Most who follow the JP Morgan Healthcare extravaganza search for clues to short, long term or even nano second high frequency trading equity plays – witness the flurry of pre-event ‘news’ releases, ‘how to follow’ the event tomes, preferred ‘investment themes’, and ‘what to expect’ guides, etc. Yet from my perspective the ‘below the radar’ value from this gathering is the strategic insight to be gleaned from the trophy and lesser known 501(c)3 or their derivative for profit JVs or affiliates sharing their vision, approach and results to a market with tectonic shifts in its midst.
Trophy nameplates the likes of Kaiser Permanente, Cleveland Clinic, Ascension Health, Sutter Health, Advocate Health, and Intermountain Healthcare seed an impressive class of variably mature operators with varying relative success in the integrative delivery system and risk contracting and management theatre.
As ‘uptake gatekeepers’ if you will, for many of the innovations – whether HealthIT, biotech, biopharma or care delivery (population health, care management, etc.) related, these systems are excellent proxies for indicia if not the profile of granular value adds enabling a sustainable healthcare ecosystem.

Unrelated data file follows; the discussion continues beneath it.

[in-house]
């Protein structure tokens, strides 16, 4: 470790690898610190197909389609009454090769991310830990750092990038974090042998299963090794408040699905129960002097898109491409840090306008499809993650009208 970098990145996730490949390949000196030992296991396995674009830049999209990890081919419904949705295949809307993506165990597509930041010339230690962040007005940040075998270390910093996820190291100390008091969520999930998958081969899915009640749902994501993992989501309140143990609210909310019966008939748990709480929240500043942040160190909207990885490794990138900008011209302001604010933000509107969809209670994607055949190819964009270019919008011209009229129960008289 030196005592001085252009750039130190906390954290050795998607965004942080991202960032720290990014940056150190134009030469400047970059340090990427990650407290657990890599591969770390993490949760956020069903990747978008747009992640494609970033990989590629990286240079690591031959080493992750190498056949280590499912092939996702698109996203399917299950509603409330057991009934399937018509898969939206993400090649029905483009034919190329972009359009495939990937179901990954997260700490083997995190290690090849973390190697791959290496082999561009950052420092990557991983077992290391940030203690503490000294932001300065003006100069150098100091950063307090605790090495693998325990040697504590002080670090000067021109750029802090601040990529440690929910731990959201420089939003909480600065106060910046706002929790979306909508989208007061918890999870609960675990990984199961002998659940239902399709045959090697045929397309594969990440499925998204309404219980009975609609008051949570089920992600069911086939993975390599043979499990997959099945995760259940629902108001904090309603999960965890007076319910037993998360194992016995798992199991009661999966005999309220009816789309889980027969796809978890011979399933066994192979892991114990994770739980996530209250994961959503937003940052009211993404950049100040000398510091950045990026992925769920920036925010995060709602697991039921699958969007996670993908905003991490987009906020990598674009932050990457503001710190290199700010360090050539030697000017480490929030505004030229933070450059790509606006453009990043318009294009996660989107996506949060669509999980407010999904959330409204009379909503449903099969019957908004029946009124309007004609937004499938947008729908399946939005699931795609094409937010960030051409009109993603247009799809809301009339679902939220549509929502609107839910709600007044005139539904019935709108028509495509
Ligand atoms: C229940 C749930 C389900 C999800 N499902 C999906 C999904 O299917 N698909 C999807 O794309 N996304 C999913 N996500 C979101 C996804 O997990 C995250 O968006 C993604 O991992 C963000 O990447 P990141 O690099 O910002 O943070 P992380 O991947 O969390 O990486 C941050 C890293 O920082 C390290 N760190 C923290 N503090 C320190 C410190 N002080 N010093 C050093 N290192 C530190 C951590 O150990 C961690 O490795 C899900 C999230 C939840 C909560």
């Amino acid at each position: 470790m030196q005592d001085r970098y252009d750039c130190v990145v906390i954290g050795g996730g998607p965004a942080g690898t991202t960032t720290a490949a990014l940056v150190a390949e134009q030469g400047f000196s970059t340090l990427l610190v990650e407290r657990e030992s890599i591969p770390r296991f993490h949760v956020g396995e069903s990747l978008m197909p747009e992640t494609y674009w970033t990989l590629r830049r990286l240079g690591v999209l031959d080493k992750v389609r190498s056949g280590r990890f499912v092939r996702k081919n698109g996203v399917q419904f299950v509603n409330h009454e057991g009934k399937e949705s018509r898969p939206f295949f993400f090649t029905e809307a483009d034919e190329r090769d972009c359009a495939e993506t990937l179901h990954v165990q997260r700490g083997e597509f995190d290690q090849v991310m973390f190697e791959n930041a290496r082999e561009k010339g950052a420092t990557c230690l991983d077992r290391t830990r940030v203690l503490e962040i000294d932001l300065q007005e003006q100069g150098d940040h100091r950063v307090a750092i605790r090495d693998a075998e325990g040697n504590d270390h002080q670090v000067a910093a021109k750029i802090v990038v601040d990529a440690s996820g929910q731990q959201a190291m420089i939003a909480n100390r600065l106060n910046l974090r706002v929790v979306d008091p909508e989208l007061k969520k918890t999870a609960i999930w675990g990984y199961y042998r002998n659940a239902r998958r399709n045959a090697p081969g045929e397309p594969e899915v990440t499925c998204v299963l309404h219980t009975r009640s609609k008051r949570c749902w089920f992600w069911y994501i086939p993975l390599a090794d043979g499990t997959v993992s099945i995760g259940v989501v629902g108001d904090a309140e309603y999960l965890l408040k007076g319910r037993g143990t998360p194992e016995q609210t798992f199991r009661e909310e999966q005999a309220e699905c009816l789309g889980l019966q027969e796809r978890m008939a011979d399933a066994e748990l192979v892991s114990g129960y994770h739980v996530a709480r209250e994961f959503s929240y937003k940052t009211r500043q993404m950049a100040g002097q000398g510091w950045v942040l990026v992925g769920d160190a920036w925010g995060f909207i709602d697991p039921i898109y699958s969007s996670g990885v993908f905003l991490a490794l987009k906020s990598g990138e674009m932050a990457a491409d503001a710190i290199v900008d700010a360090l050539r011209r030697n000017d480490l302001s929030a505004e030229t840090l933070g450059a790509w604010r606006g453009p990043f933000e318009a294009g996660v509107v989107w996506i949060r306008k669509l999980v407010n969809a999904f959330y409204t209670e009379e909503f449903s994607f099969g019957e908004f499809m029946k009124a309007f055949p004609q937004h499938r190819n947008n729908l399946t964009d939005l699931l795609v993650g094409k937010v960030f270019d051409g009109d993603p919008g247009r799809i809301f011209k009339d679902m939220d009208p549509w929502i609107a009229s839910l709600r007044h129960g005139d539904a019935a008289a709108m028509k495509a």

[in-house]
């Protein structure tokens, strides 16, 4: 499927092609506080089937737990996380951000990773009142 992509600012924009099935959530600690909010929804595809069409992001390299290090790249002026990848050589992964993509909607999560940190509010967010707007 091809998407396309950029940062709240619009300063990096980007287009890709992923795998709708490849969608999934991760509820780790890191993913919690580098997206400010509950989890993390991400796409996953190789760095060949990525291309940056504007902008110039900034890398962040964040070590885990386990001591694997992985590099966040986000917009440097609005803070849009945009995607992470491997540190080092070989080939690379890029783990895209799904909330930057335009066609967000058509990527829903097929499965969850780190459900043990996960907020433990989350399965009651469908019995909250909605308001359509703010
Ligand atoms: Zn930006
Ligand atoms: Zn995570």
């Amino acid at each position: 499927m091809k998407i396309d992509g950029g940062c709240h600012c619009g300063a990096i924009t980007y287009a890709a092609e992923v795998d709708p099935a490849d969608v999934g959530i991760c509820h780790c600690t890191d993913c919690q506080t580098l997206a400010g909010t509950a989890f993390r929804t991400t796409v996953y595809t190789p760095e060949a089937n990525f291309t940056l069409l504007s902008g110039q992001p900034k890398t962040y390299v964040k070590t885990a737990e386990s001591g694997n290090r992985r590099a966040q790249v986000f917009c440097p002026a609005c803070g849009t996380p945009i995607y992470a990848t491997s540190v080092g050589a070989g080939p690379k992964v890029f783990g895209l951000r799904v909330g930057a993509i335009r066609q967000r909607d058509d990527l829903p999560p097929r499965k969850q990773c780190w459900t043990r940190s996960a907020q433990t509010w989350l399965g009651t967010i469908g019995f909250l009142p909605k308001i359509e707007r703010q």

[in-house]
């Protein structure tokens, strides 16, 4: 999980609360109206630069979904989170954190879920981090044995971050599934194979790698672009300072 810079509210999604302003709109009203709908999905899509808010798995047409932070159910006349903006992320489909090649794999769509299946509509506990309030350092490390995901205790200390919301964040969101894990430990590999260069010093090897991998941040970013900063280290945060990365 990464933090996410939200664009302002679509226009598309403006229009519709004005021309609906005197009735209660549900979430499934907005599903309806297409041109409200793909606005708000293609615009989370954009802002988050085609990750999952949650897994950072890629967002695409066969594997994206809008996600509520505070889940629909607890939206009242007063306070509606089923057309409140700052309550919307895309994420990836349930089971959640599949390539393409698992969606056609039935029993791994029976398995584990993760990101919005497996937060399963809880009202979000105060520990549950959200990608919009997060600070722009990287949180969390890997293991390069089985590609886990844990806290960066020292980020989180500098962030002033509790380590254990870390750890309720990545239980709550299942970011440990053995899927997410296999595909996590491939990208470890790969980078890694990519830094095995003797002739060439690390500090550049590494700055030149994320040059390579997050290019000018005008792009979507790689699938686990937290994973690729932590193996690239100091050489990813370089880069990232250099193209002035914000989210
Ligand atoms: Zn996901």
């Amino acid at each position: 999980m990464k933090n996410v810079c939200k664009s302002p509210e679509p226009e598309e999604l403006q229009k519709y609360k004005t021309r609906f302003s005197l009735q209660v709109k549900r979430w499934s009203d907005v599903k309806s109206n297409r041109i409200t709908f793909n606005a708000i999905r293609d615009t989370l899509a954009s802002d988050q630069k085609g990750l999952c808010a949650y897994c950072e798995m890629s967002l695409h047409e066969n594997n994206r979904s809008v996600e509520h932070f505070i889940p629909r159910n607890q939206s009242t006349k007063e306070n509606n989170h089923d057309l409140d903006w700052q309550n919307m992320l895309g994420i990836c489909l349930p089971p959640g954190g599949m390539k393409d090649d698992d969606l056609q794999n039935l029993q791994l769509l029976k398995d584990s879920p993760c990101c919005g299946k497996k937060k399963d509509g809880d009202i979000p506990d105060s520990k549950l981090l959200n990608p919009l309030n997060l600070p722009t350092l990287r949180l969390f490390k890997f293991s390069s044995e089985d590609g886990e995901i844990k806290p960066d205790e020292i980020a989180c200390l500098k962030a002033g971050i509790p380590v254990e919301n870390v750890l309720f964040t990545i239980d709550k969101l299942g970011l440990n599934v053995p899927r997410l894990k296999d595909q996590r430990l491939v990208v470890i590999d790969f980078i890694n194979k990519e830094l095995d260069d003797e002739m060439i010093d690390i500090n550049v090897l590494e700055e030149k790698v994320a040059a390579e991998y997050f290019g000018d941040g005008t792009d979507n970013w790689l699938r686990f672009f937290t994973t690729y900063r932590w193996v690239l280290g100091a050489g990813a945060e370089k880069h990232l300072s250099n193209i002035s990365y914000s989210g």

The rapid proliferation of ‘innovation centers’ organized under ‘Chief Innovation Officers’ with line operational authority and a mission to disrupt legacy or ‘this is how we do it’ institutional inertia evidences the priority of the ‘triple aim’ in the healthcare C-suite.
As you watch and/or listen to some of these reports (including that which is NOT said), consider the following recent report issued by Mckinsey as it drills into the macro environment as well as the operating weeds of health systems pursuing an ‘integration strategy’ via acquiring or building a health plan group in its operating portfolio. The timely report is titled: ‘Provider-led health plans: The next frontier—or the 1990s all over again?’
Getting it ‘right’ this time may be the last ‘kiss at the apple’ to salvage the public/private partnership as principal host of the U.S. health system. How these systems vision, structure and pursue the triple aim, i.e., better care, better outcomes at lower per capita cost will in larger measure determine the industry’s collective success.
As noted by one of the report authors:
‘This is clearly a segment we should be paying attention to…There has been a lot of discussion wondering if the market is just a repeat of the 1990s… I think time will tell, but there are three or four reasons why I think it could be different than the 1990s.’ Gunjan Khanna, PhD
For additional context if not insight from an ACO or accountable care perspective, see: ‘Universal American: No Where in Sight at JP Morgan Healthcare Conference 2015’.